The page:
Bangalore: Going to office? Take your apron
Monday, Dec 2, 2013, 12:46 IST | Place: Bangalore | Agency: DNA
To provide recreation to their employees, companies are going all out to keep them engaged via activities such as cooking, carpentry and teaching different languages.
Companies in the city are grooming in-house teachers. Employees who are skilled in the art of gourmet cuisine, creative writing, modern art, foreign languages etc are passing on that talent during office hours. Thus, the office gets converted into a part-time workshop where employees gather around the ‘teacher’.
Companies like Airtel, Thomas Cook, Infosys and TCS, among others, are going all out to keep their employees engaged via non-work related activities. With work schedules getting busier every year, firms are doing their bit to keep fun quotient of employees high.
Rashmi Kashyap, manager, information security, Infosys, found the perfect platform to teach unique and traditional dishes to her fellow Infoscians. “There was a time when I was not into cooking. However, since I did not find a good cook, I was forced to learn cooking and realised that it is no big deal. I wanted to teach my colleagues some of the traditional dishes which I learnt from my mother,” says Kashyap. She has held both live classes as well as recorded video classes.
Nandakumar K, consultant, industry solutions group, retail CPG and logistics, Infosys, is both a student as well as teacher. “I enrolled myself in cooking classes just before Diwali to learn some of the traditional dishes. It was great. Also, I have a fair bit of knowledge in the advertisement space, hence I decided to take creative advertisement classes for my colleagues worldwide. It is a great platform as I get a chance to showcase my talent and, at the same time, learn something new, all free of cost!” he says.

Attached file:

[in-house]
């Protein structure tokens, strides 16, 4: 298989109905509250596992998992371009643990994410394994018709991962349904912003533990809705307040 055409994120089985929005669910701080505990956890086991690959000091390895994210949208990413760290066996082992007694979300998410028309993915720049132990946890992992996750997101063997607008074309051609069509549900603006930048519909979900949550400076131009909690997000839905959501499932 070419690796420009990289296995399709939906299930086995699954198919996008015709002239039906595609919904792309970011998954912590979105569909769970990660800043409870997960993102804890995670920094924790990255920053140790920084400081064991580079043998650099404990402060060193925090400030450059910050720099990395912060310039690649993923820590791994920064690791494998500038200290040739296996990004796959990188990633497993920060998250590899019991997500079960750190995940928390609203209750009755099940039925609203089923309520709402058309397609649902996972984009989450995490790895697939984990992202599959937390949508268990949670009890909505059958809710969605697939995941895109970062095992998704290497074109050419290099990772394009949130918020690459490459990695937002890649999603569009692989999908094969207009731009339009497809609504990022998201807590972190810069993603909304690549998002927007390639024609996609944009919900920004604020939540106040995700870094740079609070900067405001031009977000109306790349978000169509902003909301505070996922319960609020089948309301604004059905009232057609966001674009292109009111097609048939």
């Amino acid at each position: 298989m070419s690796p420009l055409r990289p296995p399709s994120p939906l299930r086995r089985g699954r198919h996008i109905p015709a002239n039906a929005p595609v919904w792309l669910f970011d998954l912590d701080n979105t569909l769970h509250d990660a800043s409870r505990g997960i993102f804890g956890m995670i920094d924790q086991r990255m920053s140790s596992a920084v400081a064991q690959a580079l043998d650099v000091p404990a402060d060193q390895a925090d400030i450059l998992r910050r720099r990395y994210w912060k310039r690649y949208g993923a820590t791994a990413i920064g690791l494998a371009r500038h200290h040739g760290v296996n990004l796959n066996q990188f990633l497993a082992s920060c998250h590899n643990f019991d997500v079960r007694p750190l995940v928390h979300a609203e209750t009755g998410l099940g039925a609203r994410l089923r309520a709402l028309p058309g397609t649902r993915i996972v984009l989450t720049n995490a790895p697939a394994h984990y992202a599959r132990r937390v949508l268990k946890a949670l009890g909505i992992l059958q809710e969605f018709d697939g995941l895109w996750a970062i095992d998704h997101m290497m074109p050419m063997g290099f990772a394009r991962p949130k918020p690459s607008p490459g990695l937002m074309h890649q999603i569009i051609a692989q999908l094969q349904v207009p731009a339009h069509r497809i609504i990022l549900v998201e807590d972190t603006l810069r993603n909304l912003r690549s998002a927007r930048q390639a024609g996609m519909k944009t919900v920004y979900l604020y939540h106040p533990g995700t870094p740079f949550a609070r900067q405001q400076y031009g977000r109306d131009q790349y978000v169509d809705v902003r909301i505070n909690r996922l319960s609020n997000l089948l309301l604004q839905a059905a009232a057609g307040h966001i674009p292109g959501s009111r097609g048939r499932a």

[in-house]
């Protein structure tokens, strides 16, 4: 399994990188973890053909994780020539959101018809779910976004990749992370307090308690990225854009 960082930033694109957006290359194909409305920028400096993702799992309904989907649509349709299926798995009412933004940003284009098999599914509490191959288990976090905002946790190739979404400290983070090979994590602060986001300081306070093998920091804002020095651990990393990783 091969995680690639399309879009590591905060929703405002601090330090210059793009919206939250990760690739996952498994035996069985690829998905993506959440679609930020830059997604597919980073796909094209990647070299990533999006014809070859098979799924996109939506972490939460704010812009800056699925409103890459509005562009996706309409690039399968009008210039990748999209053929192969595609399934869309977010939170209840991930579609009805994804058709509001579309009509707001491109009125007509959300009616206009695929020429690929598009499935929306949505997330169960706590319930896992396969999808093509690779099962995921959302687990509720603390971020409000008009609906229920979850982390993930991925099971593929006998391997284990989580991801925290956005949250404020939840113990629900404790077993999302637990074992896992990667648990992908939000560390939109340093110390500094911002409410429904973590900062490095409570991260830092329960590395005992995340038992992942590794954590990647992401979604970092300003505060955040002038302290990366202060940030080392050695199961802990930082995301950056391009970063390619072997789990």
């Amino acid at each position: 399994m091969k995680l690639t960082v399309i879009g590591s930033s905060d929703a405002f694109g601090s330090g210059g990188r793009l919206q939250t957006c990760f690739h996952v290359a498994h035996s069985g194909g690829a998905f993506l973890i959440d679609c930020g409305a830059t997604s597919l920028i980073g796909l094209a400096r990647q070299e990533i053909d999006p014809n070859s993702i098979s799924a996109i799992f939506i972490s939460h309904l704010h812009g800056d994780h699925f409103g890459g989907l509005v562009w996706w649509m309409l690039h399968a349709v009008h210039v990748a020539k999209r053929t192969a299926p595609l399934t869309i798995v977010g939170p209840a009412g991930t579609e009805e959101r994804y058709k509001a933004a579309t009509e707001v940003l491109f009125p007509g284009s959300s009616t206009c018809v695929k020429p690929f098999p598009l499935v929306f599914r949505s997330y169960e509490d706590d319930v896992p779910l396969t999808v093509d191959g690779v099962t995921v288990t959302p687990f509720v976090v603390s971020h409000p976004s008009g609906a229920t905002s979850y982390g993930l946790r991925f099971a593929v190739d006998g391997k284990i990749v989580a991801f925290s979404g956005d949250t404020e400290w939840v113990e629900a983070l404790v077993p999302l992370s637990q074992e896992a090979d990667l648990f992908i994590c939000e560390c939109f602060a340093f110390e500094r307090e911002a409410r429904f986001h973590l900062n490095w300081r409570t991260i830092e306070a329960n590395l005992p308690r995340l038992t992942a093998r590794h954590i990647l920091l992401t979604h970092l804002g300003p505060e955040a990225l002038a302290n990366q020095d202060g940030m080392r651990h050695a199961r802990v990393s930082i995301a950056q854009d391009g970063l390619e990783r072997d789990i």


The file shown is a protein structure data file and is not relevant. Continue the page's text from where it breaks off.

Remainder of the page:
The programme has generated huge interest among employees, says Nandita Gurjar, senior vice-president, group head of education and research, Infosys. “We believe in creating an educational ecosystem where colleagues can educate one another on their areas of interest.
Hence, we came up with a common knowledge-sharing platform called Teach@Infosys. The principal objective of this platform is to create a mutual learning environment that will further enhance the capabilities of each individual,” she says.
It’s catching up
In fact, more and more companies are using it as a tool to build a conducive working environment. At Airtel, knowledge-sharing sessions include cooking, carpentry, aerobics, yoga, painting, photography among others.
“We have thus imbibed a host of employee-friendly activities focused on breaking away from the monotonous and tedious life cycle,” says a spokesperson from Airtel.
Another such initiative at Airtel is e-learning of Kannada, which is focused at helping non-Kannadigas in the company get familiarised with the local language.
“I have enrolled myself for the class. It has been three months since I came to Bangalore and I have already learnt basic words. the initiative is great,” says Divya Pandey, an employee in the organisation.
‘It’s a win-win idea’
“Nowadays, every organisation wants to make the workplace fun. Such activities and classes provides a break to employees from their otherwise hectic schedules. Also, it is a great tool to unlock the talent in a person,” feels Sunil Goel from GlobalHunt.
Adrian Williams, head, human resources, Thomas Cook (India), opines that such non-work related activities enhances performance and creates a delightful spirit of fun at work.
“What better way to personalise such initiatives than by having our own employees conduct them. So we’ve had a neat diversity of such activities- from salsa classes to foreign language sessions.”
Programmes on offer
Cooking: Companies ask their employees to teach cooking to fellow employees. In some firms, this teaching is not restricted to the employee’s campus. Through video conferencing, employees working in other branches too can pick up the culinary secrets.
Language classes: Some companies offer free coaching for languages, including the local language, like Airtel is doing.
The telecommunications company has a Kannada class for its employees who don’t hail from Karnataka.